The Taming of the Shrew
By: Lizzie Hopley/AFTLS & Mrs. Heather Lacher/Instructional Paraprofessional
Actors From the London Stage workshop of The Taming of the Shrew
“Your whole life is a canvas! And you are the paintbrush!”
“Where’s that quote from?” I ask.
“Me!” Comes the exuberant reply.
It’s by far the best response I’ve had to the exercise I’m currently doing with students from Ocean Academy. The exercise is character-based and part of the rehearsal room experience that the Actors From the London Stage, the company I’m working with (touring workshops state to state in the US with our production of The Taming of the Shrew) like to share:
You imagine yourself covered in paint in front of a giant piece of blank paper, then you draw with the body on the page, leaving one part of you connected. Then you freeze and start walking, led by that particular part of your body, noticing how it has changed you physically and how that makes you feel. I’ve never been in a room with such diverse responses:
“I feel old.”
“I feel pregnant.”
“I’ve got paint everywhere!”
We start our 90 minutes off with a simple word-action game. Everyone states their name and a favorite word, teaching a corresponding action to the group. It is an effective way of meeting all the different minds in the group and how we might work together. Then it’s a physical and vocal warm-up. We are about to work together as a group of actors after all.
AFTLS stage have travelled to three states and three universities on our tour so far. This is the most prepared a group has been for the play and there has been some serious ground work done before I’ve arrived. Everyone has a solid grasp of the plot, characters and themes. Many students are on top of the iambic pentameter and read Shakespeare beautifully. This is all the more impressive as The Taming of the Shrew is not an easy ride. It is a multi-layered and controversial beast, especially in this day and age. Is this a misogynist play or a play about misogyny?
Right from the off there are two topics off discussion in the room: the fact that Katrina is a feminist and the problem that Petruchio is a bully but likeable. In 2 weeks, AFTLS are to visit the Shakespeare Conference in LA where these issues will be debated and dissected in detail. I am playing Kate in our production and I still haven’t got to the bottom of it all. There is no time wasted at Ocean Academy on either issue:
“Petruchio wins coz he’s a man,” comes one suggestion. Quickly followed by: “I’m only joking,” after a stern look from one of our fiercest Katherinas.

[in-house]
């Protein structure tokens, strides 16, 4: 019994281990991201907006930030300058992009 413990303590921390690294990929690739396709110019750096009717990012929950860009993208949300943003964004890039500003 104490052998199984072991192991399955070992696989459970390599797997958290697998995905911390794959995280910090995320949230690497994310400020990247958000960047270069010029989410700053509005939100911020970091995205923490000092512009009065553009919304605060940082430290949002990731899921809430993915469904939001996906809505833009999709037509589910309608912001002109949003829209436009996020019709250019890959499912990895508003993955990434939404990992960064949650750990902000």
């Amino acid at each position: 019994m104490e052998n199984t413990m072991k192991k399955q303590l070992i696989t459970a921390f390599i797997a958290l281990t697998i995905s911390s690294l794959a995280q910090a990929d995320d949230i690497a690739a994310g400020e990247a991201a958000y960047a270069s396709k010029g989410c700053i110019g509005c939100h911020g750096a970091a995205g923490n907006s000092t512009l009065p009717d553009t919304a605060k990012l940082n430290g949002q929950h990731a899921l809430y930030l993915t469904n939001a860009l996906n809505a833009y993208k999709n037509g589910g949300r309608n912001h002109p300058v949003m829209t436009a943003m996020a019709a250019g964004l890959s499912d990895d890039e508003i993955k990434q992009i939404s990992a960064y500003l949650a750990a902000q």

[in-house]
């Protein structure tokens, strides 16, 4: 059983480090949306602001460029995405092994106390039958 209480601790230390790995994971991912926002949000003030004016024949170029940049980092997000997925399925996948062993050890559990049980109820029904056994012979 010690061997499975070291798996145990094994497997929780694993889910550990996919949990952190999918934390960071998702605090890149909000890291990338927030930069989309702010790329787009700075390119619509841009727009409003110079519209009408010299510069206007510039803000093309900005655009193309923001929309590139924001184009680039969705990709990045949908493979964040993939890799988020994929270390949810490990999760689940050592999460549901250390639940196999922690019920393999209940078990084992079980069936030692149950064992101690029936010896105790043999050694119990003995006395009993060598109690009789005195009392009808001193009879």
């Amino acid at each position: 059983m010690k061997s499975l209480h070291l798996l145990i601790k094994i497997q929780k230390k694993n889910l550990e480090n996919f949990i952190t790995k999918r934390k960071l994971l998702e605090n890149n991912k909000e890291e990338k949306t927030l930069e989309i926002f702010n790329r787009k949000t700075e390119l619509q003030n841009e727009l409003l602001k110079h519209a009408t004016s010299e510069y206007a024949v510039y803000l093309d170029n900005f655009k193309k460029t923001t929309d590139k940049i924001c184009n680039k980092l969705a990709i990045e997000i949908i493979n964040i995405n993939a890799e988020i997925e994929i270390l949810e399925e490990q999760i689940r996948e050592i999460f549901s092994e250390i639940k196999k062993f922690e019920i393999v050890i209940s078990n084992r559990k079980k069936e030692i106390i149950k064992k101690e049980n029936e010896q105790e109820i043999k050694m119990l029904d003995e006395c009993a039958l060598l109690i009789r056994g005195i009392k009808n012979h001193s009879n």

“She only says what she does for an easy life,” is one response to the infamous final speech. But this is quickly met by:
“Yes and no. She says it but does she mean it?” This from one student who has already concluded that Petruchio wins his first match with Kate purely by continuing to engage her in conversation. A beautiful deduction and so often missed.
The support in the room from the staff is fantastic. Students take a break when they need to and return for more. There is a steady flow of individuals willing to be brave and try both the physical games and text-based study. At one point, we have a selection of students transforming from bullies to victims over a 5-beat count, providing one of the most physical and visceral moments of our morning.
I leave after a too-fast 90 minutes, having been met with one of the most engaged and thought-provoking response to our workshops so far. The students are coming to see me on Friday in the play – it will be a pleasure and a privilege. And, as Katherina, I’d better be on top of my game!
The High school students at Ocean Academy have been studying the play The Taming of the Shrew by William Shakespeare in English class. The Taming of The Shrew is a play about a romantic comedy breaking the spirit of strong women. The play focuses on the romantic relationships between men and women as they develop from initial interest into marriage. On Friday the students had the privilege to see the play at the Count Basie Theater, performed by actors from the London Stage. The theater company is now based in London and at the University of Notre Dame. The artists from the theater company not only perform but they also devote a large part of their time to lectures, workshops, seminars, and informal meetings with students. The students at Ocean Academy did have an opportunity to meet one of the Actors at our school prior to the play. The students enjoyed the experience and were able to see the play and the characters in a different perspective.